Laser has unwanted geese seeing red

Pa. county turns to technology to keep reservoirs clean

March 18, 2001|By Matthew P. Blanchard | Matthew P. Blanchard,KNIGHT RIDDER/TRIBUNE

PHILADELPHIA - Federal agents have started an effort to combat what they say is a regional environmental crisis: Hundreds of thousands of Canada geese excreting waste into area drinking-water reservoirs.

Rumors about the device, also known as the "laser goose-dissuader," had been flying for weeks among bird-watchers near Lake Galena in central Bucks County. It sweeps the geese off a lake like a broom, they said.

The harmless laser is perhaps the weirdest tool in the arsenal available to East Coast communities coping with an exploding Canada goose population crowding lakes, soccer fields and corporate lawns.

Federal officials would not reveal when or where the laser was to be tested.

"All I can tell you is that we are researching new bird-harassment techniques," said Jason Suckow, district supervisor for the U.S. Department of Agriculture's wildlife-services program. "This does involve lasers."

As night fell on Lake Galena recently, two U.S. government trucks could be seen parked far out on the lake's snow-covered dam.

Two Agriculture Department researchers stood nearby, counting thousands of geese as they came over the horizon in long, V-shaped waves stretching across the sky.

The geese had spent the day dining in farm fields, where they destroy an estimated $300,000 in crops each year in Bucks County alone, according to a survey conducted last year by county officials.

Now, 17,000 geese were roosted on the lake, ready to stay the night. Each bird weighs 10 to 15 pounds and can dump 1 1/2 pounds of feces a day, the Agriculture Department says. Their satisfied honking was audible a half-mile away.

The reservoir provides drinking water to thousands of homes in Bucks and Montgomery Counties. County officials say the water is perfectly safe, after thorough treatment and filtration, but they worry that giant quantities of goose feces could change that.

Firecrackers, Mylar balloons, trained dogs and other nonlethal methods are all commonly used to frighten geese off lakes and ponds. But geese are adaptable and often ignore these stimuli.

A $3,500 flashlight

Enter the laser goose-harasser. It is essentially a $3,500 flashlight that projects a powerful beam of red light designed to terrify geese at a range of 400 yards. Geese have never seen anything like it.

The laser performed excellently in indoor trials with penned birds at the Agriculture Department's National Wildlife Research Center in Sandusky, Ohio.

"It was amazing," said the Agriculture Department's Suckow. "When that dot of light would hit a great blue heron, it acted like you had physically touched it.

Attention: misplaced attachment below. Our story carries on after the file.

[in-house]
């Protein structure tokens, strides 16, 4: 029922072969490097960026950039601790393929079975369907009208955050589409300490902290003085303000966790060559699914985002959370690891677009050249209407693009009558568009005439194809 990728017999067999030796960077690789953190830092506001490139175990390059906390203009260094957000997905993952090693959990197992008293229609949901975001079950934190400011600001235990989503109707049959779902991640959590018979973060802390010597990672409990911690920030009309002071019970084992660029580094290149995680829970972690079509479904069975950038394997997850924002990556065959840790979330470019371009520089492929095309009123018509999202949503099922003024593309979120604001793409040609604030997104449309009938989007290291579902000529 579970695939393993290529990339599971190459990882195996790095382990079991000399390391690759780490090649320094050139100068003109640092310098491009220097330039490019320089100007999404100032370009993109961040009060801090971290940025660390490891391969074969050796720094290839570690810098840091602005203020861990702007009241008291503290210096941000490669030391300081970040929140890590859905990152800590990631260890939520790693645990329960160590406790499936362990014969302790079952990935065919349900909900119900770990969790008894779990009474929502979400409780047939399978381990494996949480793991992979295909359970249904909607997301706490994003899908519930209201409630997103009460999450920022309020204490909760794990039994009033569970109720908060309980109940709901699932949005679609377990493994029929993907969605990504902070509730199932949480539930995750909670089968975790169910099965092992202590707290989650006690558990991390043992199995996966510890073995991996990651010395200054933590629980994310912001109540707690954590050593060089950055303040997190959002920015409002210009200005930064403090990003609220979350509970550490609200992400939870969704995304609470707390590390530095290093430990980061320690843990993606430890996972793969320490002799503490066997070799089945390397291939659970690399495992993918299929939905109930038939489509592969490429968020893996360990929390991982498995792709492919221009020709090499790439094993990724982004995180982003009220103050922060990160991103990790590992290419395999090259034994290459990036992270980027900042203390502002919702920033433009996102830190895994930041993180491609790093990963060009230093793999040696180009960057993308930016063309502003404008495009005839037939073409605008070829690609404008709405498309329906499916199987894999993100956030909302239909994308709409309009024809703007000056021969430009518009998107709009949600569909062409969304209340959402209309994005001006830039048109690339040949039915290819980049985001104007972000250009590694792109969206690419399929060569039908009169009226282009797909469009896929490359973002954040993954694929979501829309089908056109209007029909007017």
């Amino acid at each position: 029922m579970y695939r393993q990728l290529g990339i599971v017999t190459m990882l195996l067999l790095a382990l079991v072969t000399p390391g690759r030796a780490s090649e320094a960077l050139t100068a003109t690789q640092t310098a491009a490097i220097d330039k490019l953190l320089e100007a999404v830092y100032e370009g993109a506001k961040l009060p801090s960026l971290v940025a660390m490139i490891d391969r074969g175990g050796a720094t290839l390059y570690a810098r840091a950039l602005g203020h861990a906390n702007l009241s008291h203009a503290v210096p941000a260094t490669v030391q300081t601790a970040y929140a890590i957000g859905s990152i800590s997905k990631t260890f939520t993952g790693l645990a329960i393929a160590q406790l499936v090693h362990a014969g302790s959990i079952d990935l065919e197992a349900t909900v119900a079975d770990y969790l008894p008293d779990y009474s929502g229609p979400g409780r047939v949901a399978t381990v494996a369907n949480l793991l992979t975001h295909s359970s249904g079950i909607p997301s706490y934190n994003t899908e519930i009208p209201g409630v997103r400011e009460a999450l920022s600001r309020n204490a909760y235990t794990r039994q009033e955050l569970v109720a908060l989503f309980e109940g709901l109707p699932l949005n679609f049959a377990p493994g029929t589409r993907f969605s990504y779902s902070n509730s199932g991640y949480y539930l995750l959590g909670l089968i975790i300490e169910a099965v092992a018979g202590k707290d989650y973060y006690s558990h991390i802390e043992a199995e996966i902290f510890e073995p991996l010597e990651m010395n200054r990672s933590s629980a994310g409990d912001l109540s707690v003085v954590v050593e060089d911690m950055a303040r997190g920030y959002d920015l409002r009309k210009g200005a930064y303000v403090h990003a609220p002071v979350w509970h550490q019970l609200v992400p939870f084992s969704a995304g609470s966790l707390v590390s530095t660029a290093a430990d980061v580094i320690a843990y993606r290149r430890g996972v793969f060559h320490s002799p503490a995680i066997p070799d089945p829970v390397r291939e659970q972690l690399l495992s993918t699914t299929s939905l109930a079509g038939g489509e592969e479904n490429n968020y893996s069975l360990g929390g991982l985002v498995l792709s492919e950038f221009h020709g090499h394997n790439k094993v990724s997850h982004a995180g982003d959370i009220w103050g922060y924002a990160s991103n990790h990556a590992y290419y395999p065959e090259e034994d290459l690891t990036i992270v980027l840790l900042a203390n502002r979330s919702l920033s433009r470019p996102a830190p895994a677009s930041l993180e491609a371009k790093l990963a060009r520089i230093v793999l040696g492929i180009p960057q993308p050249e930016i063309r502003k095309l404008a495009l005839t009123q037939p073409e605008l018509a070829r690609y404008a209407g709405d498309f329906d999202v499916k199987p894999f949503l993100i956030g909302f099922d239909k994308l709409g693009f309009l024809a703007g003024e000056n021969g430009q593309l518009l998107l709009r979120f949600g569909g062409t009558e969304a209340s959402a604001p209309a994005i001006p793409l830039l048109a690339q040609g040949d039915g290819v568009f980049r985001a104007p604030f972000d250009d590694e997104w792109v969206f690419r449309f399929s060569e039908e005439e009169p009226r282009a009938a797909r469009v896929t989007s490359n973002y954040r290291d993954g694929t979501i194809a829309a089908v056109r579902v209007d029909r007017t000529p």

"But we've never tried it on Canada geese," he said. "It could flop."

By 6:30 p.m., geese carpeted an area of the lake the size of seven football fields.

Then, Jon Cepek, a Agriculture Department wildlife technician, activated the laser harasser, sending a red circle dancing across the black lake.

Furious honking erupted from the darkness. Frantic wings beat the water.

"Ooh, they don't like that," cooed Chris Croson, another Agriculture Department technician.

In the green light of Croson's night-vision goggles, it was a stunning spectacle: The laser beam shaved geese off the lake like a razor on black stubble.

Frightened geese bunched tighter and tighter - desperate to avoid the beam - until they panicked, taking flight by the hundreds.

A black cloud of birds rose above the lake, and most of them left the area entirely. Only a few stubborn stragglers stayed behind on the water.


The laser beam is harmless, Croson said, but effective.

"They see the body next to them turning red, and they are terrified," he said. "It's pretty powerful, and it's only powered by AA batteries."

Beside him, Ron French, a local ornithologist, remained skeptical about the laser's usefulness.

"The birds aren't being harmed at all," French said. "But I don't know what this will accomplish."

French said the laser could frighten away desirable species such as barnacle geese visiting from Greenland and whitefront geese from Louisiana.

"And what's to stop the Canada geese from just coming back tomorrow?" he asked.

That night, the Agriculture Department team cleared 95 percent of the geese from the lake. Testing continued for three more nights, and by Friday, the laser goose-harasser appeared to be a success.

The number of geese that tried to land on the lake had dropped from 17,000 to 3,000, likely taking refuge in nearby farm fields.

"These birds work on an energy budget," Croson said. "It's no longer worth it to them to have to fly off that lake frightened and find a new roosting point.

"We're basically breaking their habit," he said.

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